2. To make the stocking cuff cut the charm squares in half. Sew all the pieces together using a 3/8" seam allowance. Iron the seams open. Sew together the last seam to join into a circle and fold it in half 

3. If you're adding a gift tag, follow steps 2-3 for the Santa Mug Rug, making sure that you leave enough string on your gift tag so that it won't be covered by the cuff

4. To make the hanging loop, fold the fabric in half and then fold the edges in to the middle (as if making bias binding). Iron and sew the open long edge

5. Place the outside fabrics right side together, place wadding on either side and sew around the edges leaving the top edge clear. Repeat for the lining fabric (excluding the wadding!) leaving a 3" gap in the longest seam for turning out. Clip into the curved edges

6. Turn the outside fabric the right way round. Place cuff around the top edge and pin the hanging loop in place on the back seam. Place inside the lining and stitch all around the top edge of the stocking

7. Pull the stocking out through the turning hole, iron and slip stitch the seam.

8. Hang and wait eagerly for Santa to stop by!
Christmas stocking by fabricandflowersuk
Phew! That was one pretty long post! I hope that it all makes sense and if anything isn't clear or you have any questions then please do just drop me a line. I'd love to know if any of you make anything from here!

See you soon, 

S x

DISCLAIMER: Patch Fabrics sent me all these lovely fabrics to play with as part of the Patch Fabrics Blogger Team, and sent me additional fabrics as a thankyou☺

Todays sky ● grey and dreary. Meh!

Thursday, 21 November 2013

The Purse

Whilst I was going through my craft stuff the other week, I came across a sew in purse frame that had been free with a magazine. I knew that I had some Oakshott lying around and thought it would make a lovely little purse to use with my dress.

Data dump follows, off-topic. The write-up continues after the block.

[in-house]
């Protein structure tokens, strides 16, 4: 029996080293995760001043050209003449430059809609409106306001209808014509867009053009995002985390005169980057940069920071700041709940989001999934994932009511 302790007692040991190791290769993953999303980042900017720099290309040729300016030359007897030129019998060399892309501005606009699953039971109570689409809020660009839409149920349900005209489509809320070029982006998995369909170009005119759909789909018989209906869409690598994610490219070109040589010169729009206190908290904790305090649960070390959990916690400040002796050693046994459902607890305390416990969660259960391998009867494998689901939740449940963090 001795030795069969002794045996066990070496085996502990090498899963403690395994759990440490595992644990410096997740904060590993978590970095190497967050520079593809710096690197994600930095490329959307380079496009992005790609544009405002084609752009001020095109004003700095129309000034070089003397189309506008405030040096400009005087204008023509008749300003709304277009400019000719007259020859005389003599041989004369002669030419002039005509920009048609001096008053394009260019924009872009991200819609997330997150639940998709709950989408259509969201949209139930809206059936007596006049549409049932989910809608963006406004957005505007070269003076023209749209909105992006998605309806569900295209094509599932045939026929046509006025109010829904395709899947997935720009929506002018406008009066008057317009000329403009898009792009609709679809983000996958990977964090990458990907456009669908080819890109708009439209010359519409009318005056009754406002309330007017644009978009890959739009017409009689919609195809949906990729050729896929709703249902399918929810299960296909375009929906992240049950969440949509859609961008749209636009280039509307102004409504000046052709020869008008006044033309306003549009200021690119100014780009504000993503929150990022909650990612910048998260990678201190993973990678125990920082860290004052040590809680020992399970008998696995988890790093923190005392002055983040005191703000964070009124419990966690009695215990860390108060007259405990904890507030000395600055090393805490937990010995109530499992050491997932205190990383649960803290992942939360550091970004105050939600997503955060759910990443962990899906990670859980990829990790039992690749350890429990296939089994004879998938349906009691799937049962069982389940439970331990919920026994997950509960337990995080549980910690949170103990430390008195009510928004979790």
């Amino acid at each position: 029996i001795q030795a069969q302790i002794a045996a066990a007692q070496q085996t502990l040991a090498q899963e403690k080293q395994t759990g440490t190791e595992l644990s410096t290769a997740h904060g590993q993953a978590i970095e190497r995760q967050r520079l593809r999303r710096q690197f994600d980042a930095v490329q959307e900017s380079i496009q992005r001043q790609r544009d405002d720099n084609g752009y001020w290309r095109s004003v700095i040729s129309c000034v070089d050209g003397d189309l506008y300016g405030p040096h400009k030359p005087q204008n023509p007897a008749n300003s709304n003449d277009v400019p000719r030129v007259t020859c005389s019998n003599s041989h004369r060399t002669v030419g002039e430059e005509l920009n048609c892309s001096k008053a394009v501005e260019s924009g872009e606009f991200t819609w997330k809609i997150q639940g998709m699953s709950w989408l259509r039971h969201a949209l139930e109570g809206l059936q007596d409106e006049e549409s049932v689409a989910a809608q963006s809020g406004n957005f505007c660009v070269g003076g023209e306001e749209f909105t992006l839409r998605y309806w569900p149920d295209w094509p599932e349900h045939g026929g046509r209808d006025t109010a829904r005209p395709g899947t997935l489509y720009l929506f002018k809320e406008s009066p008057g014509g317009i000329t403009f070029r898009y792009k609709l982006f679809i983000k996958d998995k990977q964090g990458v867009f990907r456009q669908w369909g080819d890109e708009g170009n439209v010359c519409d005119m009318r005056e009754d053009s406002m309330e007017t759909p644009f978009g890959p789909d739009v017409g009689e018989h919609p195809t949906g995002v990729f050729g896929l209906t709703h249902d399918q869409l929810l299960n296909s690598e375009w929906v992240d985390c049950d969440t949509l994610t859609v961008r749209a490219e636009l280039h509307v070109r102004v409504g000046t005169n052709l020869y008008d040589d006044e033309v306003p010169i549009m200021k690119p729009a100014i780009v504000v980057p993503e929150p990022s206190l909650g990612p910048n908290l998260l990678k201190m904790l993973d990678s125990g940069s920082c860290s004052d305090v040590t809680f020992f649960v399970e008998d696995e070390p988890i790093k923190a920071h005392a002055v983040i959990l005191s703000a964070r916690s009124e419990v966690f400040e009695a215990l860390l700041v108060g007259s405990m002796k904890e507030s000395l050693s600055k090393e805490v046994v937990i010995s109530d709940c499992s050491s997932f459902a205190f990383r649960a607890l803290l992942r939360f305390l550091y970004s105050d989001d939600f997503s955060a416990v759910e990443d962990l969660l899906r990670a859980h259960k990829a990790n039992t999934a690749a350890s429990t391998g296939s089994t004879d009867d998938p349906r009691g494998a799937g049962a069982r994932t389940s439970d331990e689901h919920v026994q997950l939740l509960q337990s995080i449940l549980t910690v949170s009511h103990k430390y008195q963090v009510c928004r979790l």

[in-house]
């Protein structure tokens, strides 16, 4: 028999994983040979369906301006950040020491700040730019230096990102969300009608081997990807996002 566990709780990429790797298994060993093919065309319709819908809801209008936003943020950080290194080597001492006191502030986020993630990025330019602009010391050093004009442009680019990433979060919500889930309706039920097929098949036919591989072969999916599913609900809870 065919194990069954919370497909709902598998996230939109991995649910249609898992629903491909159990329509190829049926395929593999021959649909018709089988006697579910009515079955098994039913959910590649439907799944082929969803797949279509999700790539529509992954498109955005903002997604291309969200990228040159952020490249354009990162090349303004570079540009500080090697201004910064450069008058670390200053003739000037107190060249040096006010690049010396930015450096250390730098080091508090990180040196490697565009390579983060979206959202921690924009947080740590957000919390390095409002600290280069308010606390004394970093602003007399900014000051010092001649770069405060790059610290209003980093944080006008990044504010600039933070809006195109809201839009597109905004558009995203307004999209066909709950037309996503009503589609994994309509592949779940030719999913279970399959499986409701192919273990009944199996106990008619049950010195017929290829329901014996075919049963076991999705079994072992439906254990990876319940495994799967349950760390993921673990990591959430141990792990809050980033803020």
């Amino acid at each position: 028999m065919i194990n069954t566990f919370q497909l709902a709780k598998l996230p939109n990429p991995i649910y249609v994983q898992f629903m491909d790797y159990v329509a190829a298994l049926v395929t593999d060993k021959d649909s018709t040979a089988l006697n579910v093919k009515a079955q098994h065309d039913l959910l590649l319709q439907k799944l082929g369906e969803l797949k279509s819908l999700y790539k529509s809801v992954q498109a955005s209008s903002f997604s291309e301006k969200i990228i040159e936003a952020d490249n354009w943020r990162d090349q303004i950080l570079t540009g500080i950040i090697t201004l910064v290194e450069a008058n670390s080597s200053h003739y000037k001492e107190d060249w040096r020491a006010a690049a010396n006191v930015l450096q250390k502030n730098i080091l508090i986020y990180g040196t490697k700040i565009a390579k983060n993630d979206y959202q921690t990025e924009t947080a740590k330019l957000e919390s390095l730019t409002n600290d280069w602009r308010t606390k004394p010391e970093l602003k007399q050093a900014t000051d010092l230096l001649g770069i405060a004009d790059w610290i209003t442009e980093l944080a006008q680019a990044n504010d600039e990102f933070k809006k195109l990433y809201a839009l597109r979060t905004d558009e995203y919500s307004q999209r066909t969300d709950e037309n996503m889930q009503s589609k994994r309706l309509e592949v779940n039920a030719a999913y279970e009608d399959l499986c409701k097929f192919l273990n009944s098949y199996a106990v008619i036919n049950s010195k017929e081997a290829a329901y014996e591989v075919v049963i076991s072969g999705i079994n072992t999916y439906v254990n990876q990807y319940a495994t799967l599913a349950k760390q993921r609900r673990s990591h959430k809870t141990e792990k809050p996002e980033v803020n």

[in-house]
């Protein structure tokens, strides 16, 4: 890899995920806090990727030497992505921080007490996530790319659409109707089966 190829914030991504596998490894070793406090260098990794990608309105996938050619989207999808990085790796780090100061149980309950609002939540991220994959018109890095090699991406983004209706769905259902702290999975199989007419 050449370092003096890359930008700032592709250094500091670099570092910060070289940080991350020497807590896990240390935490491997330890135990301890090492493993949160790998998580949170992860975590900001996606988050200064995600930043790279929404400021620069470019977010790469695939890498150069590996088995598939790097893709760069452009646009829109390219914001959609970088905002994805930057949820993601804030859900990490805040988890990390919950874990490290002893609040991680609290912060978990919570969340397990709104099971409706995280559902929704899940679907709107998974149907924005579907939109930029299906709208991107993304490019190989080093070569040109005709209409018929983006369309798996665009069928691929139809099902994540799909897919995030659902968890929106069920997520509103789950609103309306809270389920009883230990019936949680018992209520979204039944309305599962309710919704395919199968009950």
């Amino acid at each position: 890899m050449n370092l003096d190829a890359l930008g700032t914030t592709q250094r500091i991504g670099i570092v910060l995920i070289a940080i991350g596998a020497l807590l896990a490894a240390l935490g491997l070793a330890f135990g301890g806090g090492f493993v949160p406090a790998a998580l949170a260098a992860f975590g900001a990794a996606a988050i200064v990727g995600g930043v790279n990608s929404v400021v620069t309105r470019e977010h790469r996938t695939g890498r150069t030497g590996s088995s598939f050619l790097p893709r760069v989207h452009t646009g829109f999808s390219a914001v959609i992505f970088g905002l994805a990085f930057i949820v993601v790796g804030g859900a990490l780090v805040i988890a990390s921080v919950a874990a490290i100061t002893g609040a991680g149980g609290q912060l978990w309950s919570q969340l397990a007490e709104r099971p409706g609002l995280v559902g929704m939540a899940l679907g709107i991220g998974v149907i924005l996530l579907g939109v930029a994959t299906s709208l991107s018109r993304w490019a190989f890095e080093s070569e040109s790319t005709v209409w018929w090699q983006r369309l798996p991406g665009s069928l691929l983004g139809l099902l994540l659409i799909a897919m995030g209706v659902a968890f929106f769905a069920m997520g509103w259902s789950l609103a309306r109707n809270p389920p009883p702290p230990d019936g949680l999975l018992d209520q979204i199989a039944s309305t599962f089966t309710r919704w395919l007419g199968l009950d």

I looked around for some ideas and happened across this which had the kind of shape I was looking for, without having to create my own template. Score!!! As my purse frame was smaller at about 4" I printed it out to 55% scale. 

I've always loved how Oakshott looks different depending on how the light hits it and thought I would add pleats for a bit of detail and interest to the purse. So I added 1.5" to each half (on the centre fold) so that I could add three pleats to each half of the purse. I ironed the pleats into place and then sewed each exterior piece to sew in interfacing before making the purse up as per the instructions in the tutorial.
Small pleated purse by fabricandflowersuk
It only took a couple of hours to pull together (the pleats were a bit of a pita!), although I did cheat slightly by gluing it into the frame, rather than sewing (ever the rebel!). I'm really chuffed with how it came out and I think the pleats add an art-deco look to it. It's not the biggest of purses but enough for the essentials!
And the inside...just big enough for essentials by fabricandflowersuk
Back soon with the knitted shawl!


Todays sky ● a real mix today, but lots of blue skies in the afternoon

Wednesday, 20 November 2013

The dress: Vogue V8358

Well, I finally managed to finish my dress and wore it at the weekend! Here's a snapped shot of me in my finery (ha!) before we went down for dinner......and I must say that Mr f&f also looked very smart and dashing in his black-tie. It's not often that we get to dress up!
Vogue V8358 by fabricandflowersuk

So. where do I start with this dress?! I loved Vogue V8358 the moment I saw it - to me it seemed elegant and it was rated as very easy. Always a bonus! I spent quite a while looking for the right jersey fabric as I wanted something a bit slinky and with good weight so that it would hang well. I eventually happened across a shiny stretch jersey from a seller on eBay that cost a bargainous £14 for three metres of fabric!!!!

When it arrived I went into a bit of a panic mode about how to sew it: I've always sewn with quite 'stable' knits whereas this one made me think it would be like sewing with butter! I did lots of googling and came across lots of tips. If it's of interest to you, I thought I could talk about my tips for sewing a slinky jersey in another post?
Pinning the jersey to carpet!